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Spontaneous Circulation: Thinning Out the Blood

Bruen, Charles MD

doi: 10.1097/01.EEM.0000456989.36475.22
Spontaneous Circulation

Dr. Bruenis a fellow in critical care medicine and emergency cardiology at Hennepin County Medical Center in Minneapolis. He has special interest in stabilization, resuscitation, hemodynamic evaluation, and emergency cardiovascular care. Visit his website, http://resusreview.com, follow him @resusreview, and read his past columns athttp://bit.ly/SponCirc.

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Early treatment of NSTEMI is directed at minimizing ongoing ischemia by reducing myocardial oxygen demand, limiting the extent of infarct size and preventing expansion of the thrombus. (See table.) The foundational anti-ischemic treatment is antithrombotic therapy (anticoagulation and antiplatelet), and four different anticoagulation agents currently have Class I recommendations.

Heparin provides the benefit of flexibility in dosing and easy reversal. It is protein-bound, however, and has nonlinear pharmacokinetics and dose-response variability, making its anticoagulation effect unpredictable. It also has a narrow therapeutic window dependent on antithrombin, and only provides indirect inhibition of thrombin. Heparin can activate platelets and cause the release of vWF, and carries a risk of inducing thrombocytopenia, which could be life- and limb-threatening.

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The low-molecular-weight heparins, enoxaparin and fondaparinux, are useful alternatives to heparin, and have longer half-lives. Both are injected subcutaneously with a weight-based dosing. They can be given and then not worried about until the next dose is required 12 or 24 hours later, making them ideal for the emergency department. Like heparin, they are cleared renally. Enoxaparin, at least in the subcutaneous dosing, is less useful if the patient undergoes PCI because of increased bleeding risk for those treated with an early invasive strategy. Fondaparinux, on the other hand, showed improved outcomes compared with enoxaparin, but its rate of catheter-related thrombosis during PCI is double. Fondaparinux cannot be used alone during PCI, and must be treated with heparin during the procedure.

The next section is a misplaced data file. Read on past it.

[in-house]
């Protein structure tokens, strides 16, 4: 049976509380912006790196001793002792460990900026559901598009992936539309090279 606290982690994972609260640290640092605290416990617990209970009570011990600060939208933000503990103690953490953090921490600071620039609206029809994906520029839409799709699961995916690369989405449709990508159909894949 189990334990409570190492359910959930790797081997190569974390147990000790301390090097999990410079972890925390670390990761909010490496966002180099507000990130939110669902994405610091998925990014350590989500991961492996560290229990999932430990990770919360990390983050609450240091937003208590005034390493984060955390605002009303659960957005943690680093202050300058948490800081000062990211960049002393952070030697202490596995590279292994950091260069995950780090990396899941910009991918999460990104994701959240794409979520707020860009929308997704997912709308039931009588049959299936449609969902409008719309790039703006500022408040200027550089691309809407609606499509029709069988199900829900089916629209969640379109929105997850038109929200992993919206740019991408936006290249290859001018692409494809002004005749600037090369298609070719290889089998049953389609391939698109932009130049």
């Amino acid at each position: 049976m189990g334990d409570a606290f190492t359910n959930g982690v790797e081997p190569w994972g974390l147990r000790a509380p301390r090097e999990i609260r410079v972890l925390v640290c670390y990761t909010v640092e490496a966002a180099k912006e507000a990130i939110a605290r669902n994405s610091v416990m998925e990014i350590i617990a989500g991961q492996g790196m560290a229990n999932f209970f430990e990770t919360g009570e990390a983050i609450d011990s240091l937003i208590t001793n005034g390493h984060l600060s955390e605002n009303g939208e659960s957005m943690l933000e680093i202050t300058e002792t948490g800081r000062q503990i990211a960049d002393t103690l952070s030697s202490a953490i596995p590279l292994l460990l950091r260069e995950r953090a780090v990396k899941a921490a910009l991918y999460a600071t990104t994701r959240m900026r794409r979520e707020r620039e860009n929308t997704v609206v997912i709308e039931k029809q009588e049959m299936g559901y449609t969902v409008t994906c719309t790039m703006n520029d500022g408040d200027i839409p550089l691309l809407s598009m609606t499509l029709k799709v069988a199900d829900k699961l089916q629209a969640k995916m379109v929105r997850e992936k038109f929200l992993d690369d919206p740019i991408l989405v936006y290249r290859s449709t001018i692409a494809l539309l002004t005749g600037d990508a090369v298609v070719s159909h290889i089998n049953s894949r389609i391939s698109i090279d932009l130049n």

Bivalirudin, a reversible direct thrombin inhibitor, has a short half-life and is partially cleared renally. It has been shown to have equivalent anti-ischemic benefits to heparin, with fewer bleeding risks. Bivalirudin has been most extensively tested in patients also treated with glycoprotein IIb/IIIa inhibitors, which have generally fallen out of favor as upstream ED treatments. Bivalirudin does have a higher risk of early stent thrombosis, and should only be used when dual antiplatelet therapy is initiated before intervention.

Anticoagulation should be initiated as soon as possible after you make a NSTEMI diagnosis. Unfractionated heparin is best if the patient is going to angiography soon (early invasive approach). Enoxaparin probably has a slightly higher bleeding risk, and fondaparinux is good if you live in Europe or Canada and treat with heparin during the procedure. Consider bivalirudin if it fits within your institution and you are also treating with clopidogrel. Enoxaparin or fondaparinux are generally preferred if a conservative management approach is planned, leaning toward enoxaparin if there is a higher bleeding risk. Both have a slight benefit over heparin, and are much easier to administer.

Find a complete discussion of anticoagulation in the EMN iPad app and in the Spontaneous Circulation blog on www.EM-News.com, where the EMN app can also be downloaded for free.

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